Pam Rosenthal
13 years ago

I have to disagree about real/simulated violence. I never get much agreement here, but gosh, when I watch a movie where people die (no matter how violently) I KNOW it’s only a movie. I may be grossed out, but it’s still on some level fantasy.

But just a few minutes ago, I raised my head from my laptop to see some cable tv documentary about US prisons, and they showed how electric chairs and lethal injections really work, and I found myself shuddering, disturbed, slightly nauseous.

So for me, simulated death and violence just doesn’t work the same way as contemplating the real thing. And so, personally, I’ve never been able to buy the desensitization argument.

Cara King
13 years ago

I wonder if spectators were sometimes watching the battles from far enough away that they could follow the progress of the battle, but not see much of the gore (beyond men falling down)? That might make it seem more palatable to some…

As to gore, I think I have complicated views. I agree with Megan on the gore thing — I think it’s better for viewers to see that gunshots aren’t the clean simple things they were shown to be in old Westerns, but weapons that cause carnage and pain as well as death. (I think kids who play with guns and then are shocked they lead to death perhaps saw too many clean action movies or old Westerns…)

Then again, it seems to me that showing lots of guts and gore, particularly to little kids, must desensitize them. (And a five-year-old recounting a gory bit of CSI with glee not only makes me cringe, but seems somehow morally wrong to me.)


Diane Gaston
13 years ago

I have to disagree about real/simulated violence. I never get much agreement here, but gosh, when I watch a movie where people die (no matter how violently) I KNOW it’s only a movie. I may be grossed out, but it’s still on some level fantasy.

Pam, the thing is, not everyone’s brain works the way yours does. You may not be affected by simulated violence, but not everyone has your intellectual resources. You can fantasize and keep the fantasy separate from the reality, but not everyone is able to do this.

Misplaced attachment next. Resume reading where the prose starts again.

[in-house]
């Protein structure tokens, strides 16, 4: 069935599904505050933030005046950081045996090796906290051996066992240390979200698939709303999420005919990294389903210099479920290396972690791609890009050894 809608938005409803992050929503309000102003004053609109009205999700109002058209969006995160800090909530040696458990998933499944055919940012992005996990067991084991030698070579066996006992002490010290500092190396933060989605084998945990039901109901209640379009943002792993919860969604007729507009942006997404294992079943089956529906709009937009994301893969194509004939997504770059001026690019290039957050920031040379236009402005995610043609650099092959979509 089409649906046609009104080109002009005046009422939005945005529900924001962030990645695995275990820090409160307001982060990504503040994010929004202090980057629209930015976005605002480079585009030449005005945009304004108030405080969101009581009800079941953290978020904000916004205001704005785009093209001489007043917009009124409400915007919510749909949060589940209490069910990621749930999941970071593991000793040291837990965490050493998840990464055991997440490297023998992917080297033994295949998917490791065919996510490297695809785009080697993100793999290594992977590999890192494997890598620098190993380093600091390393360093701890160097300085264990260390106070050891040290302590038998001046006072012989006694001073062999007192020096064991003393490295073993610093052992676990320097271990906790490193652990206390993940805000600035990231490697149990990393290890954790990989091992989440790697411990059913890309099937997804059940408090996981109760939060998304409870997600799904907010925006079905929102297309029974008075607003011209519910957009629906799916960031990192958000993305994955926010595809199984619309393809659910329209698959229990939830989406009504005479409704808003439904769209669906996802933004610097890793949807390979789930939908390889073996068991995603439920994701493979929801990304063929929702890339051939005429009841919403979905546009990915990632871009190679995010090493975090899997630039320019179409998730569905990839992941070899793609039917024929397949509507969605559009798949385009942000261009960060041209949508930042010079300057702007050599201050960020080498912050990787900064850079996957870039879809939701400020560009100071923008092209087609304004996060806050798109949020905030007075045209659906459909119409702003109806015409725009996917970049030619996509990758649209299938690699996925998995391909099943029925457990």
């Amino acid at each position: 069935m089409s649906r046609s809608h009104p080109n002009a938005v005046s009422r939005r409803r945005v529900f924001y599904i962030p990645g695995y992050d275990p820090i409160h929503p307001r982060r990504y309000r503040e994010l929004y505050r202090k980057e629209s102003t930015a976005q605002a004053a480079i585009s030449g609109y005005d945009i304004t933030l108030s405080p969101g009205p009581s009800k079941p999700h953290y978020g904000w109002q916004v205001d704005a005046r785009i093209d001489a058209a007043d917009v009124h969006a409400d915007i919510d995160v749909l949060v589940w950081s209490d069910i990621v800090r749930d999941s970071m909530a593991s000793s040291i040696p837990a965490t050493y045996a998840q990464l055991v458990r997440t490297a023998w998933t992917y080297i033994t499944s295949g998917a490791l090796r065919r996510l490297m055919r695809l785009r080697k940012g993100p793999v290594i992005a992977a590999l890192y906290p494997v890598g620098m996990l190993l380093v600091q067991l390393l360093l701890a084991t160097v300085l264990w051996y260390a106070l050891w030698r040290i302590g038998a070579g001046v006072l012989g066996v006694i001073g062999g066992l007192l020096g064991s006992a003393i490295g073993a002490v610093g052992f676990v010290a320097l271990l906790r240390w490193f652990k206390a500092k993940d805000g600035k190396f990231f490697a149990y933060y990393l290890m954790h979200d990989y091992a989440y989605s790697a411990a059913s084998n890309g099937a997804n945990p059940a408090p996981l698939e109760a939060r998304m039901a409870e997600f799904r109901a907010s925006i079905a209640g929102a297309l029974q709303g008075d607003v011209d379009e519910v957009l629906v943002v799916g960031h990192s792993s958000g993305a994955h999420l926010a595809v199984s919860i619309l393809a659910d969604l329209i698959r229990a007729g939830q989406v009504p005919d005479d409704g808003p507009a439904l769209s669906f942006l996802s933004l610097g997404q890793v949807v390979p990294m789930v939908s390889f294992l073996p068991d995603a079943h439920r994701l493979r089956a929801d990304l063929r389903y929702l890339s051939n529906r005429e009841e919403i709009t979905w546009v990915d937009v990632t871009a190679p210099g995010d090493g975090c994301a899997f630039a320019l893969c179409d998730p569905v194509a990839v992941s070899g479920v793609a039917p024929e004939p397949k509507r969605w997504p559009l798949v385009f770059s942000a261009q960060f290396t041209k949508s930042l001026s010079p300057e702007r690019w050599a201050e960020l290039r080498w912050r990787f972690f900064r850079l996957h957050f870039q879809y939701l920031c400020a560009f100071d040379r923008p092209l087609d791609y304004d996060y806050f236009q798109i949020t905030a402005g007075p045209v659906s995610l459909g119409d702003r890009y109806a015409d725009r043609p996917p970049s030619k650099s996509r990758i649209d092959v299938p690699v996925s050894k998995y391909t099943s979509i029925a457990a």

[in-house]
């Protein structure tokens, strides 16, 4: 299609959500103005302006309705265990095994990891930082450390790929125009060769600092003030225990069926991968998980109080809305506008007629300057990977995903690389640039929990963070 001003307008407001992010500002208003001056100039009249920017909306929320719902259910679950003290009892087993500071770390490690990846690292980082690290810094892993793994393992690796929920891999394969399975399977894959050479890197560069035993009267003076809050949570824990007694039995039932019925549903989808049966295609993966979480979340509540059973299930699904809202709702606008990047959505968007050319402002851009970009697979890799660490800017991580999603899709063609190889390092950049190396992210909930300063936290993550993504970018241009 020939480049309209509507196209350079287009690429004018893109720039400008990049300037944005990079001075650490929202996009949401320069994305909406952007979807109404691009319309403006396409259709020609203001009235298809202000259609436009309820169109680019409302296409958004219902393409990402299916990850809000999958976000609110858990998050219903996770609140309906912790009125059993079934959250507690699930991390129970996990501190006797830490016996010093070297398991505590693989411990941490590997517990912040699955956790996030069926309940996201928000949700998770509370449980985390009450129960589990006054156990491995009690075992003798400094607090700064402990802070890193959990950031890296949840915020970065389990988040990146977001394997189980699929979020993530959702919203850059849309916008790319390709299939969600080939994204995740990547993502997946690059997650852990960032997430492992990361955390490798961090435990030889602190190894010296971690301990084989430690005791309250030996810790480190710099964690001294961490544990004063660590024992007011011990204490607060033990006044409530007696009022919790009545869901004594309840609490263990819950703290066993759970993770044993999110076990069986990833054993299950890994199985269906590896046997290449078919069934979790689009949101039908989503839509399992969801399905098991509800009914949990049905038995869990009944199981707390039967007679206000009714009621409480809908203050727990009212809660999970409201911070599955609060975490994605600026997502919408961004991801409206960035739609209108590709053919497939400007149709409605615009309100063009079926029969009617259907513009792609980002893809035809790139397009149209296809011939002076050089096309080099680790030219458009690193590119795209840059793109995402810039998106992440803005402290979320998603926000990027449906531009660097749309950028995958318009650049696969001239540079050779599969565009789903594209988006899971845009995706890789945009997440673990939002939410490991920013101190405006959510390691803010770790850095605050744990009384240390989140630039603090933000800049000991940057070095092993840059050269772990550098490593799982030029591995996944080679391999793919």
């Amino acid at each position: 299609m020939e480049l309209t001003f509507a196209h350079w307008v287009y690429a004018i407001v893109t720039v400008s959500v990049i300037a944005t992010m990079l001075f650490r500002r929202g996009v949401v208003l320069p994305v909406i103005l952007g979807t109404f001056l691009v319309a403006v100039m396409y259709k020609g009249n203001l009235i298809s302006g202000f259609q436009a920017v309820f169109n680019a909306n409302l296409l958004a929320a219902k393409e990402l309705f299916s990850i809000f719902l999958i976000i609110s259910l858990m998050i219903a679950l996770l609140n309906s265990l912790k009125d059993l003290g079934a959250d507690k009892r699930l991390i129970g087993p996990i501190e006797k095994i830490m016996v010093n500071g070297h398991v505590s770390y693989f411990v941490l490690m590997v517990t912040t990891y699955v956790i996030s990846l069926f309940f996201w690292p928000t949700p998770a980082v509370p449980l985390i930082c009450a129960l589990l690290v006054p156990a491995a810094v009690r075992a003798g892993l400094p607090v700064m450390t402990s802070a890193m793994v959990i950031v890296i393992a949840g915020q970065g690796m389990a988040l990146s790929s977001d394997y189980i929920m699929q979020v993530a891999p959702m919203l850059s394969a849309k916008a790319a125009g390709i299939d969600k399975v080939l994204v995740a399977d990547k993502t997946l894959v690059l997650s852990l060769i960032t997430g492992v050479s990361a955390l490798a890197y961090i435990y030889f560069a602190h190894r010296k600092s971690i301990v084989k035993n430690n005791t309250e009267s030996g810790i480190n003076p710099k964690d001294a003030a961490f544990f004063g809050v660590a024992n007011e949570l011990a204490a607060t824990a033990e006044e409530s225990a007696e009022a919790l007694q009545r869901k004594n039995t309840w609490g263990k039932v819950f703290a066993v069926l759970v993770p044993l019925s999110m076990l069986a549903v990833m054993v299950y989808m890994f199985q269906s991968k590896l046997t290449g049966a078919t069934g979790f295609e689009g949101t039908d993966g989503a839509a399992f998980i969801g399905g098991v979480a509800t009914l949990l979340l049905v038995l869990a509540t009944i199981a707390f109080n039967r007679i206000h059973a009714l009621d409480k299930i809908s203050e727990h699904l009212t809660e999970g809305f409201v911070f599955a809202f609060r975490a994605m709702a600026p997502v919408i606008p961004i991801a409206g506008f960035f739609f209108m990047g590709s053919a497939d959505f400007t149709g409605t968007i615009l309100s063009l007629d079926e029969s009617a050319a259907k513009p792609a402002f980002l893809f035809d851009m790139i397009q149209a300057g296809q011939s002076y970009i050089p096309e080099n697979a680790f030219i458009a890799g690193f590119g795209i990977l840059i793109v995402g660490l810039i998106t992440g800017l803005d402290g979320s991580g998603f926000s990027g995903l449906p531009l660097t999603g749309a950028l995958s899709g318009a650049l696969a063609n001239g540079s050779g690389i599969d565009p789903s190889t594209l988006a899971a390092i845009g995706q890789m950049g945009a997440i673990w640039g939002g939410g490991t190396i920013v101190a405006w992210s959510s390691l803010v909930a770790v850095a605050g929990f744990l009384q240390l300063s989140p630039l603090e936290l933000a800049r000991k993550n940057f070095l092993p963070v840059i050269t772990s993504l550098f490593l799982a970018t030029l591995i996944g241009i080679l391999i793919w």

Here’s an article citing research on the effect of TV violence on children.

There’s been tons of research on this subject.

Janet Mullany
13 years ago

I wouldn’t want to watch sausages being made.

Rob W.
13 years ago

Sorry to be so late to this conversation.

In the American Civil War, I think there was only one battle where there were high numbers of spectators. A lot of Washingtonians came to First Bull Run with a picnic lunch expecting a rout and then wish their victorious army Godspeed to Richmond for the surrender ceremony. They were sorely disappointed, and then panicked when the Union army, bloody and retreating back to Washington, became intangled with the spectators.

That seemed to take the fun out of the war.

13 years ago

I’ve read similar accounts about First Bull Run, Rob…I think war sounds a lot more fun when you don’t really know what it’s like, and expect your side to win. One of the things that turned public opinion against the Vietnam War was the graphic imagery showing up on everyone’s TV screen every night.

In earlier eras, though, the sight of death (if not necessarily violent death) was probably much more common. Many fewer people die nowadays of accident or disease, and for the most part we keep death screened away as much as possible.

And while we may have a lot of violent entertainment nowadays, at least we don’t take our kids and a picnic lunch to watch public hangings.